Progress made in public health, climate, and consumer protection during 2021, consumer group says
January 05, 2022
Since I wrote an article recently on the top consumer and personal finance stories of 2021, I was interested in a list offered by U.S. PIRG on the progress made in health, climate, and consumer issues in 2021.
U.S. PIRG, a public interest research group, and its state partners worked on or supported many of these issues.
“To address our historic challenges, it’s more important than ever to advocate for policies that protect and strengthen the public interest,” said U.S. PIRG President Faye Park.
Here are some 2021 highlights on progress made in public health, climate, and consumer issues during 2021, according to U.S. PIRG:
RIGHT TO REPAIR
President Biden signs executive order backing the Right to Repair
On July 9, the president signed an executive order “promoting competition in the American economy,” featuring several actions in support of the Right to Repair. In the order, President Biden called on the Federal Trade Commission to establish rules to prevent repair restrictions, with a specific focus on cell phones and farm equipment.
FTC votes unanimously to crack down on repair restrictions with ‘new vigor’
The FTC unanimously voted to endorse a new policy statement regarding the agency’s more aggressive approach to enforcing Right to Repair laws.
Apple and Microsoft make major concessions to Right to Repair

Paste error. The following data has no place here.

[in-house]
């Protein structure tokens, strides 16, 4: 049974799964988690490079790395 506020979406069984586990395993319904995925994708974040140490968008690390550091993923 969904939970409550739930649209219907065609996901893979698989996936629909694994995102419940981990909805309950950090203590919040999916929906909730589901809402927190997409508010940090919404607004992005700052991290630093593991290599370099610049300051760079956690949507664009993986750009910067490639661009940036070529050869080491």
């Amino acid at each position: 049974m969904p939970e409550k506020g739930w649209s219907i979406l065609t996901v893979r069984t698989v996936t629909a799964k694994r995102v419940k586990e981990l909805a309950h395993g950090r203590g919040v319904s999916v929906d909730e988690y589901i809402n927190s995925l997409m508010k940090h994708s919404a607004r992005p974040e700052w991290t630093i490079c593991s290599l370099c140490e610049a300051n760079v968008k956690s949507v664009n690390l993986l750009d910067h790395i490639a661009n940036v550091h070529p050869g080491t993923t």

Bowing to shareholder pressure, Microsoft agreed to take steps to allow consumers to get their devices repaired by people outside the tech giant’s authorized network. Microsoft said it will hire an outside research firm to analyze the environmental benefits of increasing access to repair, and of making new parts and documentation available beyond its authorized repair network by the end of 2022.
In November, Apple reversed its longstanding policy against making spare parts, repair instructions, and repair software tools available to customers. The commitment is part of a new Self Service Repair program.
Senate confirms Rohit Chopra as CFPB director
The U.S. Senate confirmed Rohit Chopra as the new director of the Consumer Financial Protection Bureau. Before assuming leadership at the CFPB, Chopra helped set up the agency, ran its student protection office, and stood up for consumer rights as an FTC commissioner.
Lawsuit settled over illegal CFPB ‘Taskforce’
U.S. PIRG settled a lawsuit over the CFPB’s creation of an illegal “Taskforce on Federal Consumer Financial Law” under the Trump administration. Former President Donald Trump stacked what came to be known as the “Task Farce” with five representatives of the financial services industry and didn’t appoint any consumer representatives.
PIRG reports on predatory towing, airline complaints
The U.S. PIRG Education Fund released a report that found few states offer basic protections against predatory towing practices. After the report was picked up by local and national news organizations, a legislator expressed interest in introducing a bill in Colorado. In Boston and Baltimore, city councilmembers filed bills to protect consumers from predatory towing.
In late 2021, the U.S. PIRG Education Fund analyzed more than 200,000 consumer complaints filed with the Department of Transportation against commercial airlines. With these findings, PIRG prepared a report about which airlines have received the most and fewest complaints, and the issues that airlines need to address most.